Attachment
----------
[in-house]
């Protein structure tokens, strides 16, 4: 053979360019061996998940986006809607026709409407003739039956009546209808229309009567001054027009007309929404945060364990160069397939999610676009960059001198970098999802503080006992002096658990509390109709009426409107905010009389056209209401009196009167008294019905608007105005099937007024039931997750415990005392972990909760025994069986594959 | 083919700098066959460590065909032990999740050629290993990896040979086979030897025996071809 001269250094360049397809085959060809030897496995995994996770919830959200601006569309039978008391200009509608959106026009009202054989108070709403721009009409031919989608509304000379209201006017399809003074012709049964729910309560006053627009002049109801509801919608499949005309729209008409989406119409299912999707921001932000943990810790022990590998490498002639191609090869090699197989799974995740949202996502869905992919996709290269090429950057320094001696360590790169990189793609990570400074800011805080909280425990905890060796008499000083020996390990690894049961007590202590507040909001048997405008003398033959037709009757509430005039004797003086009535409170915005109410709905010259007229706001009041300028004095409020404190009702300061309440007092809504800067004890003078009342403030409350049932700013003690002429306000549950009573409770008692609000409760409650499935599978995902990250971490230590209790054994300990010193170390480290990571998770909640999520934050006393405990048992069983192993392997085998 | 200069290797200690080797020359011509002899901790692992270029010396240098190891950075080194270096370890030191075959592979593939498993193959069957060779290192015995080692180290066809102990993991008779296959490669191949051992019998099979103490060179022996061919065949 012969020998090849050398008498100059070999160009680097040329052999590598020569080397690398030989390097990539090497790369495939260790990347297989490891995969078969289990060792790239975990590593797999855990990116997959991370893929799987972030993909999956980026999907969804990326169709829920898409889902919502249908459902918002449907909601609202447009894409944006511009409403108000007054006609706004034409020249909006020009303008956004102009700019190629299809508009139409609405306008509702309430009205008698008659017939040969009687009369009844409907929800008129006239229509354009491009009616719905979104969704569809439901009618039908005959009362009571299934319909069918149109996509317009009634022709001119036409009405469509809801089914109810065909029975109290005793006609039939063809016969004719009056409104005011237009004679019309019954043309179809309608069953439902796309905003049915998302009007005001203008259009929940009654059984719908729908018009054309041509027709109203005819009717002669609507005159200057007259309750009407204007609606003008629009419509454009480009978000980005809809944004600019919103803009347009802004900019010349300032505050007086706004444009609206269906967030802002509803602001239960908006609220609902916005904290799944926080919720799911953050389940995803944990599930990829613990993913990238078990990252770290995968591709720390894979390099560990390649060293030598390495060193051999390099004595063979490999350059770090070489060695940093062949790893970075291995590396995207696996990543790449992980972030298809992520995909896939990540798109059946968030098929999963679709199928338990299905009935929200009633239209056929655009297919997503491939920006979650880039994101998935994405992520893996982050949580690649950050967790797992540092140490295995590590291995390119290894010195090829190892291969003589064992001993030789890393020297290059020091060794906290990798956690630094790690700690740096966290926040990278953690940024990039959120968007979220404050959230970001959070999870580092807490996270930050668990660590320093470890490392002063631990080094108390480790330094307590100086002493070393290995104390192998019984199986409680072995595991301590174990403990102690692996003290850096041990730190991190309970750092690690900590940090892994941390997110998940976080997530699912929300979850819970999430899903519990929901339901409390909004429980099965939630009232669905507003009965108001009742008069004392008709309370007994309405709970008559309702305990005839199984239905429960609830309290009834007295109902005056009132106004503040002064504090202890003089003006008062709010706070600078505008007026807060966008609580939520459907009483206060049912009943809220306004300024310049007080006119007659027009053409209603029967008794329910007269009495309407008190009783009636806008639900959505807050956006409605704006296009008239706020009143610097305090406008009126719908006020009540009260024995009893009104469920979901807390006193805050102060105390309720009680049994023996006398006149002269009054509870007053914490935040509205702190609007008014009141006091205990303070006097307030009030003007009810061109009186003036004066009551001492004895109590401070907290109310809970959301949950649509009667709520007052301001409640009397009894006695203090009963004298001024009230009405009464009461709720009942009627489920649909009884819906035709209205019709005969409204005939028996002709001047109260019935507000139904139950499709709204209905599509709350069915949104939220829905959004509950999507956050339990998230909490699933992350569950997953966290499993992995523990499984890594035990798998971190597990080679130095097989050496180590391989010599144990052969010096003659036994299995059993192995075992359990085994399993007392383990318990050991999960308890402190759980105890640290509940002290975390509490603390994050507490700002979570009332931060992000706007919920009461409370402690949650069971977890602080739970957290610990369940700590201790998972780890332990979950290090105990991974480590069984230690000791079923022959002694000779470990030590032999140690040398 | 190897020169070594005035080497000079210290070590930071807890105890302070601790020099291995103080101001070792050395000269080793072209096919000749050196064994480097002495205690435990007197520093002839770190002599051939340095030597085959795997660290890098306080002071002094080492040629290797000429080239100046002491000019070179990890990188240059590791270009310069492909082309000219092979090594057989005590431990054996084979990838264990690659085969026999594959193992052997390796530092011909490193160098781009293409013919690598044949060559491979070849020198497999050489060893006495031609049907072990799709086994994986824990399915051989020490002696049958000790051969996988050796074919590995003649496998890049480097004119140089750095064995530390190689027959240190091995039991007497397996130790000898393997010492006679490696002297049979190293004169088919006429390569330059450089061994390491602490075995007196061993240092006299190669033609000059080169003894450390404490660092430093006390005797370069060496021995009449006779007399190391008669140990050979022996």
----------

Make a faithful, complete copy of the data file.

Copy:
[in-house]
């Protein structure tokens, strides 16, 4: 053979360019061996998940986006809607026709409407003739039956009546209808229309009567001054027009007309929404945060364990160069397939999610676009960059001198970098999802503080006992002096658990509390109709009426409107905010009389056209209401009196009167008294019905608007105005099937007024039931997750415990005392972990909760025994069986594959 | 083919700098066959460590065909032990999740050629290993990896040979086979030897025996071809 001269250094360049397809085959060809030897496995995994996770919830959200601006569309039978008391200009509608959106026009009202054989108070709403721009009409031919989608509304000379209201006017399809003074012709049964729910309560006053627009002049109801509801919608499949005309729209008409989406119409299912999707921001932000943990810790022990590998490498002639191609090869090699197989799974995740949202996502869905992919996709290269090429950057320094001696360590790169990189793609990570400074800011805080909280425990905890060796008499000083020996390990690894049961007590202590507040909001048997405008003398033959037709009757509430005039004797003086009535409170915005109410709905010259007229706001009041300028004095409020404190009702300061309440007092809504800067004890003078009342403030409350049932700013003690002429306000549950009573409770008692609000409760409650499935599978995902990250971490230590209790054994300990010193170390480290990571998770909640999520934050006393405990048992069983192993392997085998 | 200069290797200690080797020359011509002899901790692992270029010396240098190891950075080194270096370890030191075959592979593939498993193959069957060779290192015995080692180290066809102990993991008779296959490669191949051992019998099979103490060179022996061919065949 012969020998090849050398008498100059070999160009680097040329052999590598020569080397690398030989390097990539090497790369495939260790990347297989490891995969078969289990060792790239975990590593797999855990990116997959991370893929799987972030993909999956980026999907969804990326169709829920898409889902919502249908459902918002449907909601609202447009894409944006511009409403108000007054006609706004034409020249909006020009303008956004102009700019190629299809508009139409609405306008509702309430009205008698008659017939040969009687009369009844409907929800008129006239229509354009491009009616719905979104969704569809439901009618039908005959009362009571299934319909069918149109996509317009009634022709001119036409009405469509809801089914109810065909029975109290005793006609039939063809016969004719009056409104005011237009004679019309019954043309179809309608069953439902796309905003049915998302009007005001203008259009929940009654059984719908729908018009054309041509027709109203005819009717002669609507005159200057007259309750009407204007609606003008629009419509454009480009978000980005809809944004600019919103803009347009802004900019010349300032505050007086706004444009609206269906967030802002509803602001239960908006609220609902916005904290799944926080919720799911953050389940995803944990599930990829613990993913990238078990990252770290995968591709720390894979390099560990390649060293030598390495060193051999390099004595063979490999350059770090070489060695940093062949790893970075291995590396995207696996990543790449992980972030298809992520995909896939990540798109059946968030098929999963679709199928338990299905009935929200009633239209056929655009297919997503491939920006979650880039994101998935994405992520893996982050949580690649950050967790797992540092140490295995590590291995390119290894010195090829190892291969003589064992001993030789890393020297290059020091060794906290990798956690630094790690700690740096966290926040990278953690940024990039959120968007979220404050959230970001959070999870580092807490996270930050668990660590320093470890490392002063631990080094108390480790330094307590100086002493070393290995104390192998019984199986409680072995595991301590174990403990102690692996003290850096041990730190991190309970750092690690900590940090892994941390997110998940976080997530699912929300979850819970999430899903519990929901339901409390909004429980099965939630009232669905507003009965108001009742008069004392008709309370007994309405709970008559309702305990005839199984239905429960609830309290009834007295109902005056009132106004503040002064504090202890003089003006008062709010706070600078505008007026807060966008609580939520459907009483206060049912009943809220306004300024310049007080006119007659027009053409209603029967008794329910007269009495309407008190009783009636806008639900959505807050956006409605704006296009008239706020009143610097305090406008009126719908006020009540009260024995009893009104469920979901807390006193805050102060105390309720009680049994023996006398006149002269009054509870007053914490935040509205702190609007008014009141006091205990303070006097307030009030003007009810061109009186003036004066009551001492004895109590401070907290109310809970959301949950649509009667709520007052301001409640009397009894006695203090009963004298001024009230009405009464009461709720009942009627489920649909009884819906035709209205019709005969409204005939028996002709001047109260019935507000139904139950499709709204209905599509709350069915949104939220829905959004509950999507956050339990998230909490699933992350569950997953966290499993992995523990499984890594035990798998971190597990080679130095097989050496180590391989010599144990052969010096003659036994299995059993192995075992359990085994399993007392383990318990050991999960308890402190759980105890640290509940002290975390509490603390994050507490700002979570009332931060992000706007919920009461409370402690949650069971977890602080739970957290610990369940700590201790998972780890332990979950290090105990991974480590069984230690000791079923022959002694000779470990030590032999140690040398 | 190897020169070594005035080497000079210290070590930071807890105890302070601790020099291995103080101001070792050395000269080793072209096919000749050196064994480097002495205690435990007197520093002839770190002599051939340095030597085959795997660290890098306080002071002094080492040629290797000429080239100046002491000019070179990890990188240059590791270009310069492909082309000219092979090594057989005590431990054996084979990838264990690659085969026999594959193992052997390796530092011909490193160098781009293409013919690598044949060559491979070849020198497999050489060893006495031609049907072990799709086994994986824990399915051989020490002696049958000790051969996988050796074919590995003649496998890049480097004119140089750095064995530390190689027959240190091995039991007497397996130790000898393997010492006679490696002297049979190293004169088919006429390569330059450089061994390491602490075995007196061993240092006299190669033609000059080169003894450390404490660092430093006390005797370069060496021995009449006779007399190391008669140990050979022996």